a family member in an envelope addressed to a utility company).  Don't
mess with user-to-user (message header) communications; see
draft-lilly-field-specification-03.txt, section 4.3.1 -- for HTML fans,
try
http://users.erols.com/blilly/Internet-Drafts/draft-lilly-field-specification-03.html#4.3.1

Bruce Lilly | 4 May 20:42 2005
Picon

Re: deja vu: draft-grandhi-pc-smtp-00.txt


On Wed May 4 2005 06:30, willemien <at> amidatrust.com wrote:
> 
> I agree with Markus
> This draft  is only good to test your knowledge of the various mail protocols by finding all the errors in
this one.
> 
> On a first quick reading I discovered 3 errors
> 
> 1 wrong naming of RFC's
> 2 non existing entities (SMTP headers???)
> 3 (RFC2822?) headers changing by non recognising MDA's?? (that means nothing less than a non backward compatability)
> 
> Who can find more errors ...

4. the formatting is screwed up (no formfeeds between pages)
5. the boilerplate is out of date
6. published this month, but with last year in the copyright lines
7. ABNF rule "display-name" undefined
8. based on a flawed assumption that transport uses message content
   rather than SMTP command arguments
9+:
idnits 1.71 (02 May 2005)

draft-grandhi-pc-smtp-00.txt:

  Checking nits according to http://www.ietf.org/ID-Checklist.html :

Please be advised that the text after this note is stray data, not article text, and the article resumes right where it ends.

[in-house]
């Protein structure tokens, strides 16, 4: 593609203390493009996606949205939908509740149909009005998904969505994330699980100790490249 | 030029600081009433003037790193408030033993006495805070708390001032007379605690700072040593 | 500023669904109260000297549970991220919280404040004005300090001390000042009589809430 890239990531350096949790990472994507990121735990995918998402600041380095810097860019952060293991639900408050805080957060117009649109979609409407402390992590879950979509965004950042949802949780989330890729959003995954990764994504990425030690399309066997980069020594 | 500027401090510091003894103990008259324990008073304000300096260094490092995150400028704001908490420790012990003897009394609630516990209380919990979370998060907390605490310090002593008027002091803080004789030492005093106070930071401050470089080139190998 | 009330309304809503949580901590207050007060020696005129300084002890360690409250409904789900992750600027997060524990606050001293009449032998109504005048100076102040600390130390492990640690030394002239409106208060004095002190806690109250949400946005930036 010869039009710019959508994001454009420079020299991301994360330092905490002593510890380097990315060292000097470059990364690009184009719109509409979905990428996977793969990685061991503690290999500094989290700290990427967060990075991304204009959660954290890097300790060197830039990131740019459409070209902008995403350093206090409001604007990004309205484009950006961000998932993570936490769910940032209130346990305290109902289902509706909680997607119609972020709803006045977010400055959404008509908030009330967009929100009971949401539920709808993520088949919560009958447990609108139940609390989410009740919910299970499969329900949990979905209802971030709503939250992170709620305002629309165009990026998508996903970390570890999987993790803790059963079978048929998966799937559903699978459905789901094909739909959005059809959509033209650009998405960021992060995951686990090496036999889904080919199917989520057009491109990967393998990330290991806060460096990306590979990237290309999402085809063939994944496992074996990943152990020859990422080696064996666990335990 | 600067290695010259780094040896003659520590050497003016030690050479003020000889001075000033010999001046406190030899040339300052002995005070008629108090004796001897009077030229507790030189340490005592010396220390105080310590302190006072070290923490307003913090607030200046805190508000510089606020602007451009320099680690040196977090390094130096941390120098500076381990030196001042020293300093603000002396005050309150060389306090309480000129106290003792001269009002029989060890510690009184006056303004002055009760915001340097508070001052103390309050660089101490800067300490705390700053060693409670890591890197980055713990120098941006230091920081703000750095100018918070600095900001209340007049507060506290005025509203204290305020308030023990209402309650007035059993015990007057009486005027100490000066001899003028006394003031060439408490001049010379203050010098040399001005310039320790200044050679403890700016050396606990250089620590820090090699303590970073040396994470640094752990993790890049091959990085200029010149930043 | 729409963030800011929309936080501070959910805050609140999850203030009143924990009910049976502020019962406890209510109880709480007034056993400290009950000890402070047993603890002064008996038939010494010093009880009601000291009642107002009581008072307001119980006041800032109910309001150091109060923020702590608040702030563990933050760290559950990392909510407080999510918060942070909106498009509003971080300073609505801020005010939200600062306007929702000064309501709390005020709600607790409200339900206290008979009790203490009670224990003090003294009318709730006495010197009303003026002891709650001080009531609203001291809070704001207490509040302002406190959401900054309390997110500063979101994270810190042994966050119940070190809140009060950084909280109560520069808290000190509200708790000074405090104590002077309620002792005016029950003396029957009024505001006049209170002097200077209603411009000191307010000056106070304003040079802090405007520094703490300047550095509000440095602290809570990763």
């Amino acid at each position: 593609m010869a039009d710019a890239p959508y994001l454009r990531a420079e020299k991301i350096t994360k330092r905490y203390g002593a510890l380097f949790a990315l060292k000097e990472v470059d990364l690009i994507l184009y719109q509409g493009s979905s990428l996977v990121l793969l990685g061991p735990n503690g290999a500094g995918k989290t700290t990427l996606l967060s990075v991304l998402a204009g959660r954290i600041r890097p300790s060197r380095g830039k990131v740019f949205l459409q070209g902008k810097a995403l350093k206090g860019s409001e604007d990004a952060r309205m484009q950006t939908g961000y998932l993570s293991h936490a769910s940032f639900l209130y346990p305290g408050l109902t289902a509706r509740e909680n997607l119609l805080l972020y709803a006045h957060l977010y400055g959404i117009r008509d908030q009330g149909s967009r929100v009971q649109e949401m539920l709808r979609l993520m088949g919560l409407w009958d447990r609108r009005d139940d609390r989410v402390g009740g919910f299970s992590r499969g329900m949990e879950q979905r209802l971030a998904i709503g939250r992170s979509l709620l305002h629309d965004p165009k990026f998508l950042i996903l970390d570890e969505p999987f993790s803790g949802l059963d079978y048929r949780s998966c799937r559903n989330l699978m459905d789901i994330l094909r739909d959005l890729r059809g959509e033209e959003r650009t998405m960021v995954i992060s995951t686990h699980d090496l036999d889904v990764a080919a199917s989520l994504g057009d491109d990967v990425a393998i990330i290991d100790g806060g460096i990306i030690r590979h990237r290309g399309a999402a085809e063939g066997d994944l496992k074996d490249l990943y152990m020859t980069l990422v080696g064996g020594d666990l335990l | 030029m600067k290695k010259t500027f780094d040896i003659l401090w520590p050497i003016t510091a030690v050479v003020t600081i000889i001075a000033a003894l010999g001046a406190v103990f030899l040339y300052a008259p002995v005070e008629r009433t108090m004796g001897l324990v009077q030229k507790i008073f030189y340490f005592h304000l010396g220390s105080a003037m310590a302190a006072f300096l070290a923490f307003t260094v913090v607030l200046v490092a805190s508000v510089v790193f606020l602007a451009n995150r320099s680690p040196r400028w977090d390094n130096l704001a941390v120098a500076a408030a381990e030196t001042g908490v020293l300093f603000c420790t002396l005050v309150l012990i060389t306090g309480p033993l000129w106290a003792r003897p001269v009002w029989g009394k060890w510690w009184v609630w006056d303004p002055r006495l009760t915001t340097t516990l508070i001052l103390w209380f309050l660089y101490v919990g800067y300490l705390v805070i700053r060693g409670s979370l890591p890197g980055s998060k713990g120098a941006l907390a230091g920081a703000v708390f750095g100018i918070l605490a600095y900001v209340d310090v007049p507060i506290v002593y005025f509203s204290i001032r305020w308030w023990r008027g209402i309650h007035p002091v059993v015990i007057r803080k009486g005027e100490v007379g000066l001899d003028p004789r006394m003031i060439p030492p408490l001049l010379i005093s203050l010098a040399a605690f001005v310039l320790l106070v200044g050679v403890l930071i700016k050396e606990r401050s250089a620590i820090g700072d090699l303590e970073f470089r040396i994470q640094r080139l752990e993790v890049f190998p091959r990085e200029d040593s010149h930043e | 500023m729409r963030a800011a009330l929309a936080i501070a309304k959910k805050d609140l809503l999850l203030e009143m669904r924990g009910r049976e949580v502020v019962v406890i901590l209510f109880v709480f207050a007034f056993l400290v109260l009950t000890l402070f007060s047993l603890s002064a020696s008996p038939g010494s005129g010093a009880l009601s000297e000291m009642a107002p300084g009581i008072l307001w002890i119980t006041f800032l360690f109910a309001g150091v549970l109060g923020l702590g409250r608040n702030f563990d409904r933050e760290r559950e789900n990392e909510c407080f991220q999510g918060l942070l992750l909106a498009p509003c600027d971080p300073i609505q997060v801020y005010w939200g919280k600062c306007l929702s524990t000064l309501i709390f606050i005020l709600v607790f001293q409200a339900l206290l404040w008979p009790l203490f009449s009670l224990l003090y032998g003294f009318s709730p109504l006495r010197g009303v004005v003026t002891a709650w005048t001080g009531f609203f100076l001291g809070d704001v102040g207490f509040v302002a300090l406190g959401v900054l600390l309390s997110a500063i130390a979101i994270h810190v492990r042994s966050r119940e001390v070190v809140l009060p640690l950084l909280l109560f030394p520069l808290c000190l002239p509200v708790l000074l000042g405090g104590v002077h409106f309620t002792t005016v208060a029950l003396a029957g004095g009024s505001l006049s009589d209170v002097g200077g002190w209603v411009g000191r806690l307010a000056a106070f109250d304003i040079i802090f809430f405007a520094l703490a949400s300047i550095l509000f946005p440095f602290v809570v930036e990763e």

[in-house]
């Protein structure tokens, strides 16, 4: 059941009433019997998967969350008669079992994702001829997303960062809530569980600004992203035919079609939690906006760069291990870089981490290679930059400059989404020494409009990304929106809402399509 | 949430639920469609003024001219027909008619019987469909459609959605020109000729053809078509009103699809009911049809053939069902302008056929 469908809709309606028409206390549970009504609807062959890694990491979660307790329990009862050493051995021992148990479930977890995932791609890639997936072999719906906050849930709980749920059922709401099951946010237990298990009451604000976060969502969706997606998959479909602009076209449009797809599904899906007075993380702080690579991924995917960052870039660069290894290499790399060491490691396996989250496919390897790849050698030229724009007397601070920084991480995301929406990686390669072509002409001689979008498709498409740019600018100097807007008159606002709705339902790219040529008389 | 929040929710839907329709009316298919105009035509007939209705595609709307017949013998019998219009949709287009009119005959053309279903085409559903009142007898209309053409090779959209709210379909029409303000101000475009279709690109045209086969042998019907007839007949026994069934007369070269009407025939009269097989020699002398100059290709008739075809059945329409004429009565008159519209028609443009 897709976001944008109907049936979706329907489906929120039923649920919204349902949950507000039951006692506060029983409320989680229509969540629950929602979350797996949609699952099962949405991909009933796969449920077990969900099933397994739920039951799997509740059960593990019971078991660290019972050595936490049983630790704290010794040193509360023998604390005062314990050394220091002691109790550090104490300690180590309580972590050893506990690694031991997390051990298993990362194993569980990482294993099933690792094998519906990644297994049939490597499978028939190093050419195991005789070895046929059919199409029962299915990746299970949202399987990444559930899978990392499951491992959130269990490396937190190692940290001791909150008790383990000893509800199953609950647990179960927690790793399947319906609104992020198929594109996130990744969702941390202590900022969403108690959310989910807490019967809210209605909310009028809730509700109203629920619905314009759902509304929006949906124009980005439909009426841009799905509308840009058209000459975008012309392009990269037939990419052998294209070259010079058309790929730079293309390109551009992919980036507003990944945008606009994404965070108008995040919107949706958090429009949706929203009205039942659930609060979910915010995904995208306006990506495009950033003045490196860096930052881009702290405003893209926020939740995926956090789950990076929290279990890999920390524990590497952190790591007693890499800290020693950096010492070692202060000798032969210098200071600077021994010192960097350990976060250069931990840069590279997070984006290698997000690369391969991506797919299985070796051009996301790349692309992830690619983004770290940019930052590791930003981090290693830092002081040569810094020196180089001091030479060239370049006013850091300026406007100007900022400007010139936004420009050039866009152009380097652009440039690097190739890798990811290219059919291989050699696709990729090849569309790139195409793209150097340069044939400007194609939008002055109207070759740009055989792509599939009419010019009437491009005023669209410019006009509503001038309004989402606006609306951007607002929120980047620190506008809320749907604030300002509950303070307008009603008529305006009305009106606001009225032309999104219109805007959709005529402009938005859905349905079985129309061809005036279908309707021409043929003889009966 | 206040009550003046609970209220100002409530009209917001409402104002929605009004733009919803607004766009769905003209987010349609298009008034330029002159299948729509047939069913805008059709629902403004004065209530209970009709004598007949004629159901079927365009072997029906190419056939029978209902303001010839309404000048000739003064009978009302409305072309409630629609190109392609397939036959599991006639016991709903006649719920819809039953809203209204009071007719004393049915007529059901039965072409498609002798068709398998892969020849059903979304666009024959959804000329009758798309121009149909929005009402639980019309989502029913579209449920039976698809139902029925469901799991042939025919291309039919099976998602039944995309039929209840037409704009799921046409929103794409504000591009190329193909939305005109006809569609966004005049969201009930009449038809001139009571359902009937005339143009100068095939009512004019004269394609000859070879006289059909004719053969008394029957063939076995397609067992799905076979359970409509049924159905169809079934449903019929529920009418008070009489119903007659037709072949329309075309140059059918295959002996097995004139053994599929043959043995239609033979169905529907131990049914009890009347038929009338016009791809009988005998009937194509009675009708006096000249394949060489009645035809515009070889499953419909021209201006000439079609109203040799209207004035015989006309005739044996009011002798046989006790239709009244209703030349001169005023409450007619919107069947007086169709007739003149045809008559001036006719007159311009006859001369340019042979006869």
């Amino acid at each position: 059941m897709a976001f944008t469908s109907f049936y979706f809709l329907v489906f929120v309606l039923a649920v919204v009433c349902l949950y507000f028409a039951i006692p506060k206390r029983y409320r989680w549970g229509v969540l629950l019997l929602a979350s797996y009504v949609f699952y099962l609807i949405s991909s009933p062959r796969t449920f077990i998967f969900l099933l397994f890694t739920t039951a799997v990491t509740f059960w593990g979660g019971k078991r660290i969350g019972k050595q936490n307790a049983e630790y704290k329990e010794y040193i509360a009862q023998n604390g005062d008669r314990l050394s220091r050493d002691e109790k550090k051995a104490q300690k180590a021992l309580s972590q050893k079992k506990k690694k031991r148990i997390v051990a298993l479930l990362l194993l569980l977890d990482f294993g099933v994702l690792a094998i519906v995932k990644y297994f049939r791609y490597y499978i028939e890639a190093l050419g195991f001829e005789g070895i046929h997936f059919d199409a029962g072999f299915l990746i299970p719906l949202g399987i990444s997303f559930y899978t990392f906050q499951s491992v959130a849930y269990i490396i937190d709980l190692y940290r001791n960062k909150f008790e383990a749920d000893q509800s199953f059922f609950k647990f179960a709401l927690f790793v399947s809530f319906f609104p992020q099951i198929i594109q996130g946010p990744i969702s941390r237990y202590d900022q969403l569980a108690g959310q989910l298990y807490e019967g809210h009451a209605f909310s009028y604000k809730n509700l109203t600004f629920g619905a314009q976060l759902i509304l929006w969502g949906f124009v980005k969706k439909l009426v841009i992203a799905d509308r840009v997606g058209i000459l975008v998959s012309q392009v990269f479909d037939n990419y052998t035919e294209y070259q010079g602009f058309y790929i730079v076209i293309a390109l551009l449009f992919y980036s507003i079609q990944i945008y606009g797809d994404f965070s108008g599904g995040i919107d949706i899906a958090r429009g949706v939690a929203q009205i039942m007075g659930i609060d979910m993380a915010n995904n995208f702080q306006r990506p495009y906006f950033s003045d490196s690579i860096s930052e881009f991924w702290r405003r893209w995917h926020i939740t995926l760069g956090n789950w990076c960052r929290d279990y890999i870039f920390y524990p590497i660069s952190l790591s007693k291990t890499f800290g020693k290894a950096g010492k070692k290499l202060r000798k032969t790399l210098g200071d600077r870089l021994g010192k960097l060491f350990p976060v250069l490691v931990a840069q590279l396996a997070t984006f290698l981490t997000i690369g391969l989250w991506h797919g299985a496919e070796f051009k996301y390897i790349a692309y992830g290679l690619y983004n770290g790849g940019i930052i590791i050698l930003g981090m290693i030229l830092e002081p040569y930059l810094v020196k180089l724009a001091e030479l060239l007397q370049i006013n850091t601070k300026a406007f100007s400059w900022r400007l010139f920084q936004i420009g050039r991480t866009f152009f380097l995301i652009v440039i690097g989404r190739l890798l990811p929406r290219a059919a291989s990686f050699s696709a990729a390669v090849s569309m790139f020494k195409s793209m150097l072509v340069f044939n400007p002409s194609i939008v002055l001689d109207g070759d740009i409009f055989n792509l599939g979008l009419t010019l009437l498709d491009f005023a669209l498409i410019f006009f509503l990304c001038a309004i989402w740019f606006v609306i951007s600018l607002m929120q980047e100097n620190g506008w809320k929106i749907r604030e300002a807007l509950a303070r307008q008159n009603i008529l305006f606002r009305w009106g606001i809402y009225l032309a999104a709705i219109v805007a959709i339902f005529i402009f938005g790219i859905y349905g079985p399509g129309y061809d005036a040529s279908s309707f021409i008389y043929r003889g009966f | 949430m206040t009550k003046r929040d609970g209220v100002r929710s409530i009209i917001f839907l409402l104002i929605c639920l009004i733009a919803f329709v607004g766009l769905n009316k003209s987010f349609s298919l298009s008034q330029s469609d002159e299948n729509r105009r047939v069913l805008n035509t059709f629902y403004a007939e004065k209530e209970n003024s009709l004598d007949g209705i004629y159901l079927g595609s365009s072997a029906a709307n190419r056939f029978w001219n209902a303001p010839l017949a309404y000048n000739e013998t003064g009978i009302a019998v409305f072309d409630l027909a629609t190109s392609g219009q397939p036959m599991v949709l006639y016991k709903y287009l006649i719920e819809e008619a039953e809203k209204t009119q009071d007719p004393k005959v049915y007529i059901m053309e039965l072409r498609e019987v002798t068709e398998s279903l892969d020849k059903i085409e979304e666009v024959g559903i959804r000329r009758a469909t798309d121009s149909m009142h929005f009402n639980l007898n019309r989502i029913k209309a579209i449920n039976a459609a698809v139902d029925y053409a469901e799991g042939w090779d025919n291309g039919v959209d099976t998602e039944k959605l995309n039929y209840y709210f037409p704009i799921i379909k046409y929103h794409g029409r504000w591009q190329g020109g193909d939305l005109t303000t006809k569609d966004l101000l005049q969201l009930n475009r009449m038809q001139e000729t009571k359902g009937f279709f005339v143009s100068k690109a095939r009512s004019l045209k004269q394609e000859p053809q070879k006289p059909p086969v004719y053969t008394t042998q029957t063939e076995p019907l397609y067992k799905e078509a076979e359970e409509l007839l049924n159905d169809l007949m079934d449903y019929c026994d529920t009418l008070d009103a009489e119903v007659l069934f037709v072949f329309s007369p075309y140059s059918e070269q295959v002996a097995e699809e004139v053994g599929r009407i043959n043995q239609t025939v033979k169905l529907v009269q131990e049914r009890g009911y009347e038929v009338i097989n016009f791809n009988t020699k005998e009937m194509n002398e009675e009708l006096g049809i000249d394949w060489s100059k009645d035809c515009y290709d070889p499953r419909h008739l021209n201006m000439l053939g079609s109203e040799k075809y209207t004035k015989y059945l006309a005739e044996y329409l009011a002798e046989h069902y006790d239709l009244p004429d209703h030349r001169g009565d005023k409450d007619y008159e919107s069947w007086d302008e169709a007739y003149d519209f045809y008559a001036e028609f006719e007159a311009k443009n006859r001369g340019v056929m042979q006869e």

* The document seems to lack an IANA Considerations section.
  * The document seems to lack separate sections for Informative/Normative References.
(Continue reading)

Markus Stumpf | 4 May 21:45 2005
Picon

Re: deja vu: draft-grandhi-pc-smtp-00.txt


On Wed, May 04, 2005 at 10:00:34PM +0530, Arun Sankar wrote:
> to apply to it. But it is the same case with a broken MTA who may have 
> the Cc not implemented properly.

Ok, I'll give you a mantra:
   rfc2821 is different from rfc2822.
   SMTP servers don't care about mail headers (**)

If you type in addresses to the 2822.To and 2822.Cc and 2822.Bcc and
2822.From lines in your mail client it is in the scope of the MUA to
"translate" them to correct RFC2821 syntax, i.e. send appropriate
MAIL FROM: and RCPT TO: commands in the SMTP dialogue and remove any
Bcc: lines. A SMTP MTA doesn't even know what those funny characters